However, in high-power applications, which require a mode having large dimensions, the DFB technology is unsuitable for controlling the transverse structure of the mode. This limits their use for high-power laser applications. Other solutions are conceivable, especially what are called “α-DFB” lasers, the concept of which is also compatible with the fabrication process proposed in the present application.

To be able to carry out these applications, multilayer optoelectronic components are used whose refractive index varies periodically or pseudo-periodically. Such components are being increasingly used in modern optoelectronic devices for controlling the spatial and spectral coherence of their optical field.

To fabricate these variable-index optoelectronic components, the known techniques of CAIBE (chemical assisted ion beam etching) or RIE (reactive ion etching) are employed. However, the etching process by itself may lead to a rough surface finish, and consequently to optical losses induced by scattering. Chemical etching allows the roughness of the etched surfaces to be reduced. However, it is difficult to control this chemical etching process, in particular for small structures (with dimensions of less than 1 μm), and this process is difficult to reproduce; and, in most cases, the etching is selective and anisotropic. Often, structures etched in this way may be incompatible with the deposition of electrical contact layers. Furthermore, it may be difficult in certain cases to mount the components with the epitaxially grown face downward, with a view to improving the heat sink characteristics. Finally, the coupling of the optical field into the optoelectronic component may be weak owing to the fact that the etched part is usually found to be the surface layer.

SUMMARY OF THE INVENTION

The subject of the present invention is a method of producing multilayer optoelectronic components with a large local variation in refractive index, the components produced using this method having the best possible optical properties, being easily reproducible, being able to be provided with, where appropriate, electrical contact layers and being able to be mounted so as to exhibit good thermal dissipation properties.

The subject of the present invention is also optoelectronic components produced using this method, the cost of these components being the lowest possible.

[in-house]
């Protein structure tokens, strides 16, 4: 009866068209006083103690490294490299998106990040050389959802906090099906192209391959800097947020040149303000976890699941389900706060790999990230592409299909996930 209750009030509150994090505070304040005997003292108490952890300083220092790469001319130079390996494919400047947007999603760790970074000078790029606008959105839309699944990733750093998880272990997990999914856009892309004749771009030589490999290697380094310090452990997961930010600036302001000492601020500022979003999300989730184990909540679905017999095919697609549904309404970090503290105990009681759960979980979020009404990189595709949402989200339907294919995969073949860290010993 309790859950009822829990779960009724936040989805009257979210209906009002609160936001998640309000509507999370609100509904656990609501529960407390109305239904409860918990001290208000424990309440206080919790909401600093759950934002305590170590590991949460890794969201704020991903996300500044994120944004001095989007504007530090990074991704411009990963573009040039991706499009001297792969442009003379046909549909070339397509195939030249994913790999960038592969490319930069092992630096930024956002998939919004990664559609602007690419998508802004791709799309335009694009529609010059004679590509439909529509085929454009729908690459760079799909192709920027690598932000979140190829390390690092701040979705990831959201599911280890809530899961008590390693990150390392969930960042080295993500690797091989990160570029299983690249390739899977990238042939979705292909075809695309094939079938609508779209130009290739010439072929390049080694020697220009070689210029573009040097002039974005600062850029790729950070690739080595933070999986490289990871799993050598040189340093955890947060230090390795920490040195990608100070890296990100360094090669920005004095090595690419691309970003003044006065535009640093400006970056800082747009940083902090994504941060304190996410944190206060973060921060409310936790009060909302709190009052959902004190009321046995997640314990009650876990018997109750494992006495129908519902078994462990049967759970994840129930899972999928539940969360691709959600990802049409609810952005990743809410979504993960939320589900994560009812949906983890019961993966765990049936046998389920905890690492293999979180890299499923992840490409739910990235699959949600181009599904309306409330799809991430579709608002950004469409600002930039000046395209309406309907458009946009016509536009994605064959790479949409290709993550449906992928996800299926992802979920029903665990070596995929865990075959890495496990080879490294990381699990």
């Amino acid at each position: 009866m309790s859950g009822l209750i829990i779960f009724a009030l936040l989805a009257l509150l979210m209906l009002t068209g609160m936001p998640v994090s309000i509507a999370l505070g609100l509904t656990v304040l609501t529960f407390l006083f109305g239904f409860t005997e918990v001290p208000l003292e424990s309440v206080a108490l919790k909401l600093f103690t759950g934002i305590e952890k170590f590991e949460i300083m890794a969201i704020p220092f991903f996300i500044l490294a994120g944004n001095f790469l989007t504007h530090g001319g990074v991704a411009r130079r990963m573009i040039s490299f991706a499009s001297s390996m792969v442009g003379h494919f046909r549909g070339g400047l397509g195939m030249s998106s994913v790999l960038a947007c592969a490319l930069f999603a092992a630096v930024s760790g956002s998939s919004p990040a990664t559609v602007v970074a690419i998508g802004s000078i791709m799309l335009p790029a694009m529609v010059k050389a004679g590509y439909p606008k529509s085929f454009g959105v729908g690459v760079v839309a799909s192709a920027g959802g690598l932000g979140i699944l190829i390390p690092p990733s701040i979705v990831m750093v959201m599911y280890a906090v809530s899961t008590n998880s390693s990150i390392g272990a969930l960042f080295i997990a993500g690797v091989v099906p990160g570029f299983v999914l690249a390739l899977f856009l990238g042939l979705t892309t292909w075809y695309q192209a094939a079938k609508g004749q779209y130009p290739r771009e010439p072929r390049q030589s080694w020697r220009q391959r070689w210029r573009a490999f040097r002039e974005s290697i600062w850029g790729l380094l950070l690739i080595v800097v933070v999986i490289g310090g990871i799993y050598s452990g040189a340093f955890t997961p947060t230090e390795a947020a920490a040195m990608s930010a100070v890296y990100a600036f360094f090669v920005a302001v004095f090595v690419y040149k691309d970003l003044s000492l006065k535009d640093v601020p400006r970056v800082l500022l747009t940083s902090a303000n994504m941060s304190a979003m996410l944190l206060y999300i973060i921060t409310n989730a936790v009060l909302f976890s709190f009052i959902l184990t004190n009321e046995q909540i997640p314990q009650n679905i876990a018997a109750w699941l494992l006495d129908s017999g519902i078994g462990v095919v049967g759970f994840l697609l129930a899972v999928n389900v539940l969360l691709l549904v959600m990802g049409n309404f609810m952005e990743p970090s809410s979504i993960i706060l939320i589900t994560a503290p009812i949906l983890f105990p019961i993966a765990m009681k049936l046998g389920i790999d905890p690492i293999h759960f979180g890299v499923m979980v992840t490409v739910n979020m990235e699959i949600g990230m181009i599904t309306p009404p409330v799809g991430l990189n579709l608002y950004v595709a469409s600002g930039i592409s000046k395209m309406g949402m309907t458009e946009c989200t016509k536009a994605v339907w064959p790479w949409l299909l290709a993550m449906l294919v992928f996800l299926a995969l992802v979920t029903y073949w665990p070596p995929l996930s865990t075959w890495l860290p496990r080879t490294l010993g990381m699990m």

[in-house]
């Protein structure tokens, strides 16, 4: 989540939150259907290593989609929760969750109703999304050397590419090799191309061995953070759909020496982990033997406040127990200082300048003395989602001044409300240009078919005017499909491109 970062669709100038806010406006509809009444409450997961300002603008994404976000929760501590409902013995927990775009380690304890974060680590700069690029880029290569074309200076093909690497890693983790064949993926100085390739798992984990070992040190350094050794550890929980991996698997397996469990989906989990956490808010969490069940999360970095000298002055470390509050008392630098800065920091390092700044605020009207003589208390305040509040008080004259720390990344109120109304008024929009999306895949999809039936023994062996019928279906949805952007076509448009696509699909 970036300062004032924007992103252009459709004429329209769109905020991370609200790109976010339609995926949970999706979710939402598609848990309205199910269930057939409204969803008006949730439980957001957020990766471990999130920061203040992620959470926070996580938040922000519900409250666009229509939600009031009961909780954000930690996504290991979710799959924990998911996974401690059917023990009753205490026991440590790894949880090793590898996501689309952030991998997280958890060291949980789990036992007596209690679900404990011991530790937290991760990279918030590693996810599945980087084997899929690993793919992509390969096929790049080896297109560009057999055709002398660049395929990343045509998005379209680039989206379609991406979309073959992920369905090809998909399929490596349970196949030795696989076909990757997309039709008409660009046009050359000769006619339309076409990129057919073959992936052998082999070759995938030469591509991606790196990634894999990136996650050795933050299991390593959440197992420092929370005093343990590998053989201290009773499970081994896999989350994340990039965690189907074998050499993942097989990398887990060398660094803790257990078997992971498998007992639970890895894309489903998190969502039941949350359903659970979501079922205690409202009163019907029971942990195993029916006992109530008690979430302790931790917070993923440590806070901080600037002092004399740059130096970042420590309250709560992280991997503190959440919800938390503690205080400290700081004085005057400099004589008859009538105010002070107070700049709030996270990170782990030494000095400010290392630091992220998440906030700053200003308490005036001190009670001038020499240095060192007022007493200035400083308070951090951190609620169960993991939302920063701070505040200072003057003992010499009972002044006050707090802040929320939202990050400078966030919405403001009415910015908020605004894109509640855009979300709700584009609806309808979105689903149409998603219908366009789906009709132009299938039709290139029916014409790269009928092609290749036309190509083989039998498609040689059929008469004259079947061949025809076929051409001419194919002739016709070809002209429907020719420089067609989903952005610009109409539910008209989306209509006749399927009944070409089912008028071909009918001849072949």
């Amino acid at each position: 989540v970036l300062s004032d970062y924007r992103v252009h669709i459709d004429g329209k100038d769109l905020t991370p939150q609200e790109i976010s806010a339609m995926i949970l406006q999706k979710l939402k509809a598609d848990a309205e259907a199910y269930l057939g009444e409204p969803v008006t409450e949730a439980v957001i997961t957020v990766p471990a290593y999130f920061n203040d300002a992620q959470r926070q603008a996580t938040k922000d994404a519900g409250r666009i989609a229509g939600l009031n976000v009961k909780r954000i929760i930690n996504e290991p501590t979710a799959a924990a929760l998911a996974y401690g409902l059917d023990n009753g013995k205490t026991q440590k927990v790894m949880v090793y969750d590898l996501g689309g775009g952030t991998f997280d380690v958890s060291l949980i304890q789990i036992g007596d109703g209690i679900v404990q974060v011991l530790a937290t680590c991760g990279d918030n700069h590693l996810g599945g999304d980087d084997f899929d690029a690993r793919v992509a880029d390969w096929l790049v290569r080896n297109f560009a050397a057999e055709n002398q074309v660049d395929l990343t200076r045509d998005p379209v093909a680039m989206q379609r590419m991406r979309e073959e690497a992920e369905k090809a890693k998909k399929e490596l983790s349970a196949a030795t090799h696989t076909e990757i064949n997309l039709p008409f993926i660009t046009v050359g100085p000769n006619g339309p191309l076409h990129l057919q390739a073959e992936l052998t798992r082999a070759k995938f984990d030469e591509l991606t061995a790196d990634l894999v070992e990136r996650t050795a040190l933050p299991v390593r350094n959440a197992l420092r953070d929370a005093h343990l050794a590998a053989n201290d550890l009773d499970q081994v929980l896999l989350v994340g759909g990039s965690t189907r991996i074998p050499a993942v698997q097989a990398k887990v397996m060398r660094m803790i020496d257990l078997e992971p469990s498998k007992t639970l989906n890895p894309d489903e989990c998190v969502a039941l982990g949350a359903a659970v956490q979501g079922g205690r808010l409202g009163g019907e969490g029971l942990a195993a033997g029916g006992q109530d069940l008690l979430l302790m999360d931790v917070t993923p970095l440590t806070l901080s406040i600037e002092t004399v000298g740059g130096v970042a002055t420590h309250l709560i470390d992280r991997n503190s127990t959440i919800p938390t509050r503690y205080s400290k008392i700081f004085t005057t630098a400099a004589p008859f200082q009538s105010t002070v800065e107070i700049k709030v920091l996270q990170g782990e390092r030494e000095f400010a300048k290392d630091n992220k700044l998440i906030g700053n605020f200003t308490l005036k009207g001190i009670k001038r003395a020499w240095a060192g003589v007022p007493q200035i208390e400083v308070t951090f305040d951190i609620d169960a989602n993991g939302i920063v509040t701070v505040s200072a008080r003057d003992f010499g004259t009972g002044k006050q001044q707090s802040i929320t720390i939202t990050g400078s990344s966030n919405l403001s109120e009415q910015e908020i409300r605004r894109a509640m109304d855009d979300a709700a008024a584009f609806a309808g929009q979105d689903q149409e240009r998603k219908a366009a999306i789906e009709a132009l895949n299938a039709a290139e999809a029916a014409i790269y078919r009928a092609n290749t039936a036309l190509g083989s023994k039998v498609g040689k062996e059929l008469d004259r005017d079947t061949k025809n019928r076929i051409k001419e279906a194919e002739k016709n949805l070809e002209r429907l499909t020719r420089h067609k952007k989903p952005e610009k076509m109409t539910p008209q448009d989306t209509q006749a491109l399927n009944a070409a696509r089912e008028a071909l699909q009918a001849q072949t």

The method according to the invention consists in implanting ions into discrete regions of a highly doped layer so that the concentration of the doping and therefore the refractive index of this layer are locally modified.

Still other objects and advantages of the present invention will become readily apparent to those skilled in the art from the following detailed description, wherein the preferred embodiments of the invention are shown and described, simply by way of illustration of the best mode contemplated of carrying out the invention. As will be realized, the invention is capable of other and different embodiments, and its several details are capable of modifications in various obvious respects, all without departing from the invention. Accordingly, the drawings and description thereof are to be regarded as illustrative in nature, and not as restrictive.

BRIEF DESCRIPTION OF THE DRAWINGS

The present invention will be more clearly understood on reading the detailed description of several embodiments, given by way of non-limiting examples and illustrated by the appended-drawing in which:

FIG. 1 is a cross-sectional view of an optical waveguide of the prior art;

FIG. 2 is a cross-sectional view similar to that of FIG. 1, but relating to an optical waveguide produced using the method of the invention;

FIG. 3 is a simplified perspective view of an optical waveguide produced using the method of the invention;

FIG. 4 is a perspective view of a waveguide of the “horizontal arrow” type produced using the method of the invention;

FIG. 5 is a simplified sectional view of the device of FIG. 4;

FIG. 6 is a diagram illustrating the relative variations i the refractive index in the width direction of the laser of FIG. 5;

FIG. 7 is a simplified sectional view of an α-DFB laser, i.e. a waveguide with a zig-zag path, produced using the method of the invention; and

FIG. 8 is a simplified perspective view of a laser component with a two-dimensional grating of ion implantation points produced using the method of the invention.

DETAILED DESCRIPTION OF THE INVENTION

The present invention is mainly characterized by the ion or proton implantation into plasma-effect multilayer optical waveguides with a view to producing active bandgap optoelectronic components.

A plasma-effect multilayer waveguide relies on plasma resonance in highly doped layers for obtaining a large refractive index gradient needed for effective optical confinement. For wavelengths lying within the mid-infrared or the far-infrared, this solution is more viable than modifying the composition of the alloys—alloys such as AlxGa(1-x)As—of the layers whose bandgap lies within the visible or near infrared. Among the components in question, mention may be made of those having an inter-bandgap transition, such as QCLs (quantum cascade lasers).